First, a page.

Christian believer, there is much comfort and establishment to be drawn from a view of the freeness of the grace of God; then:
1. Admire free grace in this decree of predestination, and cry, How is it, Lord, that Thou dost manifest Thyself and Thy love to me, and not unto the world (Joh 14:22)?
2. Thou makest not thyself to differ from others, but free grace does it for thee. Thou art a lump of clay in the hands of the potter, no better than others; yea, pressed down to hell by Adam's fall; that God should lift thee up to Heaven, be thankful.
3. Rejoice in the Lord, sing to the honour of His great name, and live to His praise and glory. Did David dance before the Lord with all his might? Did he say to Michal, "It was before the Lord, who chose me before your father, to appoint me ruler over . . . Israel; therefore will I play before the Lord" (2Sa 6:14,21)? David's appointment, at that time, was but to an earthly kingdom; thou art freely chosen to inherit an Heavenly: therefore I say rejoice.
The Fifth Property of the Divine Decree: It is DISCRIMINATING
That it is discriminating and particular, not universal or general, may be proved from the following arguments:
1. The very word used, Election, confutes the universality of it. There can be no choice made, where all are taken, and none left. That cannot be called election which is equally extended to every individual. He doth not elect that doth not prefer some before others. God did not choose all the thirty-two thousand Israelites that were with Gideon, to save Israel by, out of the hand of Midian, but only the three hundred that lapped; and these were chosen from out of the thirty and two thousand (Jud 7:3-7). God did not choose all the nations, but only Israel, to be a special people to Himself, "Thy God hath chosen thee . . . above all people that are upon the face of the earth" (De 7:6). Election must therefore be discriminating, and a making of some to differ from others.
2. Scripture expressly states that only few are chosen, though many be called (Mt 20:16). It is only a little flock (Lu 12:32), and but one of a city and two of a family that are brought to Zion (Jer 3:14). "I have chosen you out of the world," saith Christ (Joh 15:19); and the Lord calls Paul a chosen vessel unto Him (Ac 9:15; 22:14). How ill it sounds in the ears of a gospel-spirit to say that Pharaoh and Judas were elected as well as Paul and Barnabas; and that Simon Magus was elected as well as Simon Peter; all which a general election, which is the Arminian hypothesis, most necessarily asserts. How can these "reprobate silver" pieces be, in a gospel sense, termed chosen vessels (as Paul was) to know God's will, and to see the Just One (Ac 22:14)?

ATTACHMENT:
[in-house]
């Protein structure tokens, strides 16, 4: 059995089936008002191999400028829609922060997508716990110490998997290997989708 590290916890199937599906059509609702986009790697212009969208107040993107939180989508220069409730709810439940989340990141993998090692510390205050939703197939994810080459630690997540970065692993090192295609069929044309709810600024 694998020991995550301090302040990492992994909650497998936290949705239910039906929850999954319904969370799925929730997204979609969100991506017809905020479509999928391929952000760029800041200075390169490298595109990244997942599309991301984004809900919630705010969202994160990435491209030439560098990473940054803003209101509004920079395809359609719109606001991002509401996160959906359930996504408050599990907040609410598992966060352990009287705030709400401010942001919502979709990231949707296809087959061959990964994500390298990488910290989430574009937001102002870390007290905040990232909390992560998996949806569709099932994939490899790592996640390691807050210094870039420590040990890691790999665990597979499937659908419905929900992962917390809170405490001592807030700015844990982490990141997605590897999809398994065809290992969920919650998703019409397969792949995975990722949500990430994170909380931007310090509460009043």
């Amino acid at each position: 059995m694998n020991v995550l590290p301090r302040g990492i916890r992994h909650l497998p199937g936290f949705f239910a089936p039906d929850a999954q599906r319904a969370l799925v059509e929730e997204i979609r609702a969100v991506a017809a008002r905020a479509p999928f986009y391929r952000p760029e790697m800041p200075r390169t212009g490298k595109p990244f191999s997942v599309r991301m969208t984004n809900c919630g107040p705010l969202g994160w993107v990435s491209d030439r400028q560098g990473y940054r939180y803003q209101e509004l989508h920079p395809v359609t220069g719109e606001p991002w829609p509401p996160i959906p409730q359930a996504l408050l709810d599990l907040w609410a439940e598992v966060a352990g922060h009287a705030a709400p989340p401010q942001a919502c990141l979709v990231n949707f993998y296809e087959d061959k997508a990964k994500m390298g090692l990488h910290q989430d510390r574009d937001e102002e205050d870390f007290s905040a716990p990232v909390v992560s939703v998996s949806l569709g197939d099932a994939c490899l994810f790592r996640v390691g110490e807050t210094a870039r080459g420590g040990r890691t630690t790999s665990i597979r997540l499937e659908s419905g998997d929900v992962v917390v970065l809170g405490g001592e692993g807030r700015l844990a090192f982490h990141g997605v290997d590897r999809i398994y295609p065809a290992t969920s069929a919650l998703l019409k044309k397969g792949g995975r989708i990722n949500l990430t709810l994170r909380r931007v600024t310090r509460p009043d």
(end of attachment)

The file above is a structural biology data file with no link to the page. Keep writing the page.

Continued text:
3. If election be general under a condition of believing, then Pilate, Caiaphas, and Judas were elected under that condition; and so God is brought in to speak after this manner: I have appointed to save Pilate, Caiaphas and Judas if they will believe in the death of Christ; but, if they believe, Christ shall not be crucified, for those are the very men appointed by My determinate counsel to put Christ to death (see Ac 2:23; 4:28). Had these men believed (and they have believed according to the Arminians' views), then God's decree concerning Christ's death would not have been absolute, but depending on a condition which those men might have fulfilled (to wit, believing in Christ's death), which had they done, they had believed in that which then never would have come to pass. Thus carnal reason bespatters Divine wisdom!
4. How can it be safely said that God ever intended the salvation of any others, but those who are, or shall be, effectually saved? This would frustrate the will of God, even His will of intention, and would be contrary to the following scriptures, "Our God . . . hath done whatsoever He hath pleased" (Ps 115:3). "I know that Thou canst do everything, and that no thought can be withholden from Thee" (Job 42:2). And no man can resist the will of God, for He will have mercy on whom He will have mercy, and whom He will He hardeneth. And, if after all, O vain man! thou wilt still object, and say, "Why doth He yet find fault? for who hath resisted His will?" the only answer for thee is, "Nay but, O man, who art thou that repliest against God? Shall the thing formed say to Him that formed it, Why hast thou made me thus?" (Ro 9:19). Thus it was, according to the sovereign will of Jehovah, that Jacob and Esau were discriminated the one from the other.
5. The apostle shows that there is this discriminating difference between man and man, that some are chosen to life, and therefore shall most certainly obtain it! others are refused and left in a perishing condition, which they shall certainly not escape. "The election hath obtained it, and the rest were blinded" (Ro 11:7). The difference is of God, according to the purpose of election; not as of Him that foresees faith or works, but as of Him that gives both.
We may learn from the preceding:
1. It is distinguishing love that our Potter hath made us what we are, men and women. All creatures, even toads and other obnoxious animals, were formed of the same dust with man. "The Lord God formed man of the dust of the ground" (Ge 2:7); "and out of the ground the Lord God formed every beast" (Ge 2:19).